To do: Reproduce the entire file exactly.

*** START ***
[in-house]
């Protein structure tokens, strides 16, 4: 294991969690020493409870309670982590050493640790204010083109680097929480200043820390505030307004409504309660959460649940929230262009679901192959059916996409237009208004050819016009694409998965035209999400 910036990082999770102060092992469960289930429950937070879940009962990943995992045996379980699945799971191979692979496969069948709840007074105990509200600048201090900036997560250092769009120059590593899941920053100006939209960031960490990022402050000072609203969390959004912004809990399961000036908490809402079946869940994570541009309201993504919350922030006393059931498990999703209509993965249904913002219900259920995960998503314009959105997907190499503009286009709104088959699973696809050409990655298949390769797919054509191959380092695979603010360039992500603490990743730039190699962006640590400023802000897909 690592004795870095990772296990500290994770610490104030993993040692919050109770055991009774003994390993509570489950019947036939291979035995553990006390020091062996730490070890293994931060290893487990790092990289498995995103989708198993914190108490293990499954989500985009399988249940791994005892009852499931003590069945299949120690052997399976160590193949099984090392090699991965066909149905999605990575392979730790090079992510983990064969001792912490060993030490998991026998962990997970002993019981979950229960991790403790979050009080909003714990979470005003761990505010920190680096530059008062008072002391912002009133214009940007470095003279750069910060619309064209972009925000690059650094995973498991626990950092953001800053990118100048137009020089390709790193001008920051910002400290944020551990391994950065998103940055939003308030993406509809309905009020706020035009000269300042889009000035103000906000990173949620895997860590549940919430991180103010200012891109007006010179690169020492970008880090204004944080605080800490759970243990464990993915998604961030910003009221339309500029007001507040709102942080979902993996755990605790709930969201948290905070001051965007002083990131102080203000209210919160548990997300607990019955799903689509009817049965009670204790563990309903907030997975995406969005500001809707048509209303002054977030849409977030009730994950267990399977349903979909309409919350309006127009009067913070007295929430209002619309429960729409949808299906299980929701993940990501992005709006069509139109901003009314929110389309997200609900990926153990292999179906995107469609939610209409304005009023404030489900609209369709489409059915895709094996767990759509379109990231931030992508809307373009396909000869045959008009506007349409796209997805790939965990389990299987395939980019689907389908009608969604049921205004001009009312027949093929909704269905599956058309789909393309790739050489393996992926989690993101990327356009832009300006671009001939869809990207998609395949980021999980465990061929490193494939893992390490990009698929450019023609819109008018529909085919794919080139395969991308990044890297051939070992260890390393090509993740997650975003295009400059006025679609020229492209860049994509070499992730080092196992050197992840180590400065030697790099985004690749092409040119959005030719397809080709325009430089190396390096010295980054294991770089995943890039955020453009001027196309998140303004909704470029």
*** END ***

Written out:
[in-house]
């Protein structure tokens, strides 16, 4: 294991969690020493409870309670982590050493640790204010083109680097929480200043820390505030307004409504309660959460649940929230262009679901192959059916996409237009208004050819016009694409998965035209999400 910036990082999770102060092992469960289930429950937070879940009962990943995992045996379980699945799971191979692979496969069948709840007074105990509200600048201090900036997560250092769009120059590593899941920053100006939209960031960490990022402050000072609203969390959004912004809990399961000036908490809402079946869940994570541009309201993504919350922030006393059931498990999703209509993965249904913002219900259920995960998503314009959105997907190499503009286009709104088959699973696809050409990655298949390769797919054509191959380092695979603010360039992500603490990743730039190699962006640590400023802000897909 690592004795870095990772296990500290994770610490104030993993040692919050109770055991009774003994390993509570489950019947036939291979035995553990006390020091062996730490070890293994931060290893487990790092990289498995995103989708198993914190108490293990499954989500985009399988249940791994005892009852499931003590069945299949120690052997399976160590193949099984090392090699991965066909149905999605990575392979730790090079992510983990064969001792912490060993030490998991026998962990997970002993019981979950229960991790403790979050009080909003714990979470005003761990505010920190680096530059008062008072002391912002009133214009940007470095003279750069910060619309064209972009925000690059650094995973498991626990950092953001800053990118100048137009020089390709790193001008920051910002400290944020551990391994950065998103940055939003308030993406509809309905009020706020035009000269300042889009000035103000906000990173949620895997860590549940919430991180103010200012891109007006010179690169020492970008880090204004944080605080800490759970243990464990993915998604961030910003009221339309500029007001507040709102942080979902993996755990605790709930969201948290905070001051965007002083990131102080203000209210919160548990997300607990019955799903689509009817049965009670204790563990309903907030997975995406969005500001809707048509209303002054977030849409977030009730994950267990399977349903979909309409919350309006127009009067913070007295929430209002619309429960729409949808299906299980929701993940990501992005709006069509139109901003009314929110389309997200609900990926153990292999179906995107469609939610209409304005009023404030489900609209369709489409059915895709094996767990759509379109990231931030992508809307373009396909000869045959008009506007349409796209997805790939965990389990299987395939980019689907389908009608969604049921205004001009009312027949093929909704269905599956058309789909393309790739050489393996992926989690993101990327356009832009300006671009001939869809990207998609395949980021999980465990061929490193494939893992390490990009698929450019023609819109008018529909085919794919080139395969991308990044890297051939070992260890390393090509993740997650975003295009400059006025679609020229492209860049994509070499992730080092196992050197992840180590400065030697790099985004690749092409040119959005030719397809080709325009430089190396390096010295980054294991770089995943890039955020453009001027196309998140303004909704470029």